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abstract = "Objective: To determine the independent and synergistic effects of amyloid and small vessel disease (SVD) burden on longitudinal cognitive decline in patients with subcortical vascular dementia (SVaD). Methods: A longitudinal cohort study was conducted involving patients from outpatient clinics of 2 tertiary referral centers. Sixty-one patients with SVaD were prospectively recruited and underwent MRI, 11C-Pittsburgh compound B (PiB) PET at baseline, and a 3-year annual neuropsychological follow-up. Effects of PiB positivity and SVD markers (white matter hyperintensities [WMH], lacunes, and microbleeds) on longitudinal cognitive decline were evaluated using generalized estimation equation after controlling for age, sex, education, APOE4 allele, and follow-up interval. Results: When individual neuropsychological tests were used as outcome measures, PiB positivity was associated with faster cognitive decline in attention, visuospatial, visual memory, and global cognition function. Higher WMH burden was associated with faster cognitive decline in attention, visuospatial, visual recognition memory, and semantic/phonemic fluency function, whereas lacunes and microbleeds had no significant effects. When global dementia rating (Clinical Dementia Rating sum of boxes) was considered as an outcome measure, however, only PiB positivity was associated with faster cognitive decline. Significant interactions between PiB positivity and higher SVD burden were found to affect cognitive decline in semantic word fluency (from WMH burden) and global dementia rating (from microbleed burden). Conclusions: In SVaD patients, amyloid burden, independently or interactively with SVD, contributed to longitudinal cognitive decline. Amyloid deposition was the strongest poor prognostic factor.",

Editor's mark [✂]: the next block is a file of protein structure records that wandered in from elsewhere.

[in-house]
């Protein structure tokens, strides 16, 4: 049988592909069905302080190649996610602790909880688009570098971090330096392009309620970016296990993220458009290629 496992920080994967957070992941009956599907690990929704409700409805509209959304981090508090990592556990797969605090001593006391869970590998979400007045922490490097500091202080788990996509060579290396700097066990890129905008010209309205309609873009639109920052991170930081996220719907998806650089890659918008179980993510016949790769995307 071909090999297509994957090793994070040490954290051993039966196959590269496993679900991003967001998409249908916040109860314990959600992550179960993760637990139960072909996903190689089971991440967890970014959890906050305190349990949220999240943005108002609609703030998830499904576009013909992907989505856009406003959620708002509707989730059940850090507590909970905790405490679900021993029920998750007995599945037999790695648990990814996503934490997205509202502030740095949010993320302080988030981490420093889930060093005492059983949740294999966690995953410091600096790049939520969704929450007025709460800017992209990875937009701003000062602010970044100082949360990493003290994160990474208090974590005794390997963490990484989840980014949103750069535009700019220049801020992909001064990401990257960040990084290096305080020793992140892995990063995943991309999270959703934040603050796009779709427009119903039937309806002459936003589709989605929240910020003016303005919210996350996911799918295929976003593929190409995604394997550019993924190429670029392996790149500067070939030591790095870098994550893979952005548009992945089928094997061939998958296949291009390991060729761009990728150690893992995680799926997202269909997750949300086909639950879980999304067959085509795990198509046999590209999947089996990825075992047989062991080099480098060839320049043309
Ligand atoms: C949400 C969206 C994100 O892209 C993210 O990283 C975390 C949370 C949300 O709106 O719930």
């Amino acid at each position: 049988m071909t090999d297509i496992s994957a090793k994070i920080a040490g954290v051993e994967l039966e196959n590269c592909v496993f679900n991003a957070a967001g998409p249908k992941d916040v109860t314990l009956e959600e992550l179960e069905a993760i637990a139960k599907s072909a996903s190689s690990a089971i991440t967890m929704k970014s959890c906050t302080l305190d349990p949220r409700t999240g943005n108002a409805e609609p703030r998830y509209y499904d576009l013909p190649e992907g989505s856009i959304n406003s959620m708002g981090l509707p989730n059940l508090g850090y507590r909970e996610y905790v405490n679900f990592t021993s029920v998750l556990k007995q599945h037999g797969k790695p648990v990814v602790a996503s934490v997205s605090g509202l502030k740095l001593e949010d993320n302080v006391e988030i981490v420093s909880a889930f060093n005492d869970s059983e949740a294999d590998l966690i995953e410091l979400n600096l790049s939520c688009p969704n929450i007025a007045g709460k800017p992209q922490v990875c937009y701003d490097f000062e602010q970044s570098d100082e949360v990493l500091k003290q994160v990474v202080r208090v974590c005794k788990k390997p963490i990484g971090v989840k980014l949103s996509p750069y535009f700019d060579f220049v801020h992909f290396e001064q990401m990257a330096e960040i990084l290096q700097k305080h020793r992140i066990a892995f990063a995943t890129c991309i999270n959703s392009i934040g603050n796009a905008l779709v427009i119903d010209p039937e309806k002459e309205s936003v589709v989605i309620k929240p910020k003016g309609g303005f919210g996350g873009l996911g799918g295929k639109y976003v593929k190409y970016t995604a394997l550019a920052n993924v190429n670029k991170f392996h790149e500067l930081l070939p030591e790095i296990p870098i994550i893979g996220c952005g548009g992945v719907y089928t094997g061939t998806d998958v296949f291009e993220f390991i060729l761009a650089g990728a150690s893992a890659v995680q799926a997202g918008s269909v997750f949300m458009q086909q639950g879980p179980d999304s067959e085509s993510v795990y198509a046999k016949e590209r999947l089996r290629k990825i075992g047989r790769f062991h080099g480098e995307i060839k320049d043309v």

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Ye, BS, Seo, SW, Kim, JH, Kim, GH, Cho, H, Noh, Y, Kim, HJ, Yoon, CW, Woo, SY, Kim, SH, Park, HK, Kim, ST, Choe, YS, Lee, KH, Kim, JS, Oh, SJ, Kim, C, Weiner, M, Lee, JH & Na, DL 2015, 'Effects of amyloid and vascular markers on cognitive decline in subcortical vascular dementia', Neurology, vol. 85, no. 19, pp. 1687-1693. https://doi.org/10.1212/WNL.0000000000002097

Effects of amyloid and vascular markers on cognitive decline in subcortical vascular dementia. / Ye, Byoung Seok; Seo, Sang Won; Kim, Jung Hyun; Kim, Geon Ha; Cho, Hanna; Noh, Young; Kim, Hee Jin; Yoon, Cindy W.; Woo, Sook Young; Kim, Sook Hui; Park, Hee Kyung; Kim, Sung Tae; Choe, Yearn Seong; Lee, Kyung Han; Kim, Jae Seung; Oh, Seung Jun; Kim, Changsoo; Weiner, Michael; Lee, Jae Hong; Na, Duk L.

In: Neurology, Vol. 85, No. 19, 10.11.2015, p. 1687-1693.

Research output: Contribution to journalArticle

TY - JOUR

T1 - Effects of amyloid and vascular markers on cognitive decline in subcortical vascular dementia

AU - Ye, Byoung Seok

AU - Seo, Sang Won

AU - Kim, Jung Hyun

AU - Kim, Geon Ha

AU - Cho, Hanna

AU - Noh, Young

AU - Kim, Hee Jin

AU - Yoon, Cindy W.

AU - Woo, Sook Young

AU - Kim, Sook Hui

AU - Park, Hee Kyung

AU - Kim, Sung Tae

AU - Choe, Yearn Seong

AU - Lee, Kyung Han

AU - Kim, Jae Seung

AU - Oh, Seung Jun

AU - Kim, Changsoo

AU - Weiner, Michael

AU - Lee, Jae Hong

AU - Na, Duk L.

PY - 2015/11/10

Y1 - 2015/11/10